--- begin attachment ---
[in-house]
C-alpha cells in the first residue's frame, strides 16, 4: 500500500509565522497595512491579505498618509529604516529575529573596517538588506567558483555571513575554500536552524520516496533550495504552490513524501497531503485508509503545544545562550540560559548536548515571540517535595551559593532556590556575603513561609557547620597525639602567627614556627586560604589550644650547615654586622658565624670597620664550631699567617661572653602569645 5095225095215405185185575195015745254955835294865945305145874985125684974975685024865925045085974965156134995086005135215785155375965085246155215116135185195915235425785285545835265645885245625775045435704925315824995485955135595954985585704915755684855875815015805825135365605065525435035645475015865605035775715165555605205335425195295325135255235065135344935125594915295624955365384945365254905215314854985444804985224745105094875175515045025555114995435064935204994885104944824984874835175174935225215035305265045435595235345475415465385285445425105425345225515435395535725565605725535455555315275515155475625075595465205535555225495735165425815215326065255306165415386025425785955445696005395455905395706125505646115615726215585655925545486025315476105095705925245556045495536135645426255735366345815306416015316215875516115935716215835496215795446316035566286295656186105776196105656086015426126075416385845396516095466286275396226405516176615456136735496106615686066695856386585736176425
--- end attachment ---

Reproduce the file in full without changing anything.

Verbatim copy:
[in-house]
C-alpha cells in the first residue's frame, strides 16, 4: 500500500509565522497595512491579505498618509529604516529575529573596517538588506567558483555571513575554500536552524520516496533550495504552490513524501497531503485508509503545544545562550540560559548536548515571540517535595551559593532556590556575603513561609557547620597525639602567627614556627586560604589550644650547615654586622658565624670597620664550631699567617661572653602569645 5095225095215405185185575195015745254955835294865945305145874985125684974975685024865925045085974965156134995086005135215785155375965085246155215116135185195915235425785285545835265645885245625775045435704925315824995485955135595954985585704915755684855875815015805825135365605065525435035645475015865605035775715165555605205335425195295325135255235065135344935125594915295624955365384945365254905215314854985444804985224745105094875175515045025555114995435064935204994885104944824984874835175174935225215035305265045435595235345475415465385285445425105425345225515435395535725565605725535455555315275515155475625075595465205535555225495735165425815215326065255306165415386025425785955445696005395455905395706125505646115615726215585655925545486025315476105095705925245556045495536135645426255735366345815306416015316215875516115935716215835496215795446316035566286295656186105776196105656086015426126075416385845396516095466286275396226405516176615456136735496106615686066695856386585736176425